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Myths and Legends
Detail of Geoffrey, from the Geoffrey Tapesty at Monmouth Priory
© Monmouth Priory
Your Story: Monmouth Priory - The Geoffrey Tapestry

The background design is based on the west window of St Mary’s Church with its beautiful 14th Century tracery (also known as ‘The Four Rivers Window’). A Celtic knot pattern gradually rises from green (earth) through blue (sky) to purple (heaven) and reminds us that the Church in Monmouth was of Celtic foundation; these intertwining lines were also used by the Hereford School of Romanesque sculptors who were involved with the Priory at the end of the 11th Century. A beaded motif from one of the capitals (an archaeological fragment can be seen in the church) is used in the lower panels of each of the background.

Of the three embroidered ‘windows’, the central panal depicts Geoffrey of Monmouth (modelled on Fr. James Coutts who instigated the refurbishment of Monmouth Priory) in the black habit of the Benedictines. Artistic licence has him writing his book, ‘The History of the Kings of Britain’ with the River Monnow in the foreground: two of the kings had strong local connections and they are shown in the panels. King Arthur with his Queen Guinevere, is being crowned at Caerleon by Dubricius (modelled on the Most Reverend Dr. Rowan Williams, Archbishop of Canterbury and former Bishop of Monmouth) and here it is the Usk that echoes the river theme of Kempe’s 19th Century stained glass window. The Monnow and the Usk link up with the Wye in the third panel. In this scene King Vortigern listens to the young Merlin telling him the legend of the red and white dragons. Vortigern, initially a lord of Gwent, was eventually killed at Ganarew above the Wye Valley.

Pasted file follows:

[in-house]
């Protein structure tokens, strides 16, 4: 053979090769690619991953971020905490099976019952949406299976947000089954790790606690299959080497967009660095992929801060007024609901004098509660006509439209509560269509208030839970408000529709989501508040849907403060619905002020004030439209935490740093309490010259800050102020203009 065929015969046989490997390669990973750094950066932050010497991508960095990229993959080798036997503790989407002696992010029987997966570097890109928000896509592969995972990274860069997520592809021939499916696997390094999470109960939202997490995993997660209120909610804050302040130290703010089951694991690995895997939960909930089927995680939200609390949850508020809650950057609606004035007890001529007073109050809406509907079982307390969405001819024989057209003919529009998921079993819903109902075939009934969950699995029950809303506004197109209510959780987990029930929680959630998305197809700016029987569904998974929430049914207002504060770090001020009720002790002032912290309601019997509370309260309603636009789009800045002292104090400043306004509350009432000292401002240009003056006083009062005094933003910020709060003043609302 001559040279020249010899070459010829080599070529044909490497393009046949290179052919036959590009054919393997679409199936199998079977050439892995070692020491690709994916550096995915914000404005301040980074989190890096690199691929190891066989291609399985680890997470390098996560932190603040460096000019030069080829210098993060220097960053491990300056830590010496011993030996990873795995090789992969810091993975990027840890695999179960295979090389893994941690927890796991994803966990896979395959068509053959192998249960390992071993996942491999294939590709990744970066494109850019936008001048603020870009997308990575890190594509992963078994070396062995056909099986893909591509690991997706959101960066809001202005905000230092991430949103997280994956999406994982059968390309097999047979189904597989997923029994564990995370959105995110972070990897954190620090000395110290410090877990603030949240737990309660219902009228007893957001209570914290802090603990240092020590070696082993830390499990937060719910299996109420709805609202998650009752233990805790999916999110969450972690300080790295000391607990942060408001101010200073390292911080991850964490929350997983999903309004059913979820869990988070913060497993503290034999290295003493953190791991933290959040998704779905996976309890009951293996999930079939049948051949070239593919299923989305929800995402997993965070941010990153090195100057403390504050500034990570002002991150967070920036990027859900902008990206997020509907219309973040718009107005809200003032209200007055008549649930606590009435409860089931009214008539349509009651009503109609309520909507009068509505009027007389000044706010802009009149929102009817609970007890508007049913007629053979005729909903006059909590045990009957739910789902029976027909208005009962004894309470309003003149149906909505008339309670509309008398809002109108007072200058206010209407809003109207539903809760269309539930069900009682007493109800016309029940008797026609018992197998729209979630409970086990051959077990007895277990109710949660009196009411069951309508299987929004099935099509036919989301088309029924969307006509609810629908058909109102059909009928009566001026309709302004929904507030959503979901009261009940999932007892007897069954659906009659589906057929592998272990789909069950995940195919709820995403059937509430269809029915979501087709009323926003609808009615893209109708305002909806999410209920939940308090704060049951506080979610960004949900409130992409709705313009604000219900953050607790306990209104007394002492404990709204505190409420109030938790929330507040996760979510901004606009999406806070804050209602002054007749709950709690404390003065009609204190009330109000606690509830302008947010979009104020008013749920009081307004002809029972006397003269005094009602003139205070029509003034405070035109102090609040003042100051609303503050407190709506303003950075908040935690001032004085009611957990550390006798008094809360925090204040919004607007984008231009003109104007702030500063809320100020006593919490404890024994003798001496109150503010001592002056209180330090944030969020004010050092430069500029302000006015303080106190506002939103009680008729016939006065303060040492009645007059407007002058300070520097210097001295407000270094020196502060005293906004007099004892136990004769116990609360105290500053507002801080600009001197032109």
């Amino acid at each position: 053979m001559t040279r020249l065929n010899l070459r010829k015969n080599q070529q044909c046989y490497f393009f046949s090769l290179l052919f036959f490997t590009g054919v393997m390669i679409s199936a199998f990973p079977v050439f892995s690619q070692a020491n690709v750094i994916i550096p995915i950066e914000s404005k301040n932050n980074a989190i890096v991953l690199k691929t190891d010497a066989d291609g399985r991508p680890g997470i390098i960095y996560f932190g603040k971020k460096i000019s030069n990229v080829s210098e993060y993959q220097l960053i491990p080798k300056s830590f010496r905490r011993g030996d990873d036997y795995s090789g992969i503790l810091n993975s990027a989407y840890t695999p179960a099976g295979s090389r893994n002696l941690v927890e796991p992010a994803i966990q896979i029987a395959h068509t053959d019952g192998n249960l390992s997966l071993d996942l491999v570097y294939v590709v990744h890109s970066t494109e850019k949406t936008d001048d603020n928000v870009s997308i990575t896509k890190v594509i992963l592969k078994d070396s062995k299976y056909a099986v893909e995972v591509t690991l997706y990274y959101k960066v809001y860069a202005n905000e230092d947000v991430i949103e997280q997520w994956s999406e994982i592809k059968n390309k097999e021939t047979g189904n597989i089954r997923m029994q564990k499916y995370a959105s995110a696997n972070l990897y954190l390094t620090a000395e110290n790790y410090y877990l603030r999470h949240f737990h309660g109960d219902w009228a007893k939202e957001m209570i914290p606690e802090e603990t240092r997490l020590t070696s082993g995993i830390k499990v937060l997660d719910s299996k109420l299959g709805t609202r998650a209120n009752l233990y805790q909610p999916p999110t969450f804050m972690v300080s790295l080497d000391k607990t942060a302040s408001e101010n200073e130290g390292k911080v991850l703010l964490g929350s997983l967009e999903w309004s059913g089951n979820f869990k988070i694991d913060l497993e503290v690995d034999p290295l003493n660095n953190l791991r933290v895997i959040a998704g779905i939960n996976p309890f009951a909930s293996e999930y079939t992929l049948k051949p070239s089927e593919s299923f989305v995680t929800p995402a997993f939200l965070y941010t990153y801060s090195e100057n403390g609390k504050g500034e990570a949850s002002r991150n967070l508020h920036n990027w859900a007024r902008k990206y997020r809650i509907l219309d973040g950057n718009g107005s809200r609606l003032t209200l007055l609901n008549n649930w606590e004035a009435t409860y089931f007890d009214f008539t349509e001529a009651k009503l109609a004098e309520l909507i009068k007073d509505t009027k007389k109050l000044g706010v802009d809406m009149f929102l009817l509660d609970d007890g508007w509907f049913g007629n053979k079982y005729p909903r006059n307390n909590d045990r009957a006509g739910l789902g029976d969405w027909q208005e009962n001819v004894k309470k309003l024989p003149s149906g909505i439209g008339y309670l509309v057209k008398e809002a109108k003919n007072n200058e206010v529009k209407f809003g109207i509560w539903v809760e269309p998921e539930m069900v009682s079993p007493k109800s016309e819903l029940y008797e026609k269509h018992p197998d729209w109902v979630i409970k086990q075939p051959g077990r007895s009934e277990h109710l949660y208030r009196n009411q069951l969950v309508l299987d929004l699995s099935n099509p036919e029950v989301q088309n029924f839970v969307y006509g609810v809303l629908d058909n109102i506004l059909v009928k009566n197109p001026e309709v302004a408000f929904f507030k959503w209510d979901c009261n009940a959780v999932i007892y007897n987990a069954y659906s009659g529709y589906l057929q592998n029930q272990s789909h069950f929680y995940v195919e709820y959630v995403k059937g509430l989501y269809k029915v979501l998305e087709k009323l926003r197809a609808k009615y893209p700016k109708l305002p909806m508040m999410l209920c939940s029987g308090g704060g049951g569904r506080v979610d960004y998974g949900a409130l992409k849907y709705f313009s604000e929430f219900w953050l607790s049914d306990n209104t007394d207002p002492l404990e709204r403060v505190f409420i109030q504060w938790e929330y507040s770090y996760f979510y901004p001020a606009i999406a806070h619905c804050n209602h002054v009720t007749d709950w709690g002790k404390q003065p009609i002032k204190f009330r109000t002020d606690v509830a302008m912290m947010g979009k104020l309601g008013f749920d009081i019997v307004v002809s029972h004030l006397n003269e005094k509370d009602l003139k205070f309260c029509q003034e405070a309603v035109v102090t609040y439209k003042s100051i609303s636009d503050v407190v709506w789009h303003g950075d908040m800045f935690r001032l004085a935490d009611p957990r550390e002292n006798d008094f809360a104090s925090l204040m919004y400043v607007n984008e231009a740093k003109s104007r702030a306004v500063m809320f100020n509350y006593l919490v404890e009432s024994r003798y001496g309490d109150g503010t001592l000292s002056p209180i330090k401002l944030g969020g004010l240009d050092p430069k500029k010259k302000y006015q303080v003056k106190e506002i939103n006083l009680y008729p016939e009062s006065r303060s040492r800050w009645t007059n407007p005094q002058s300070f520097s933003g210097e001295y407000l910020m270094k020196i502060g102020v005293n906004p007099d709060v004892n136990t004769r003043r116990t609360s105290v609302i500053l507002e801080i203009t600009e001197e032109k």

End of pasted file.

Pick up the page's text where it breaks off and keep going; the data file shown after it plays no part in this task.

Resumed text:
Linking the embroidered panels with the background are three circular designs in the lower panels. Beneath Geoffrey is the head of the angel that can be seen outside, sculpted underneath ‘Geoffrey’s Window’. Below Arthur is his shield, ‘Pridwen’, with its image of the Virgin Mary, whilst ‘Caliburn’, his sword, can be seen in the initial ‘A’. Finally, the red and white dragons can be found in the Vortigern panel.

Words: Monmouth Priory

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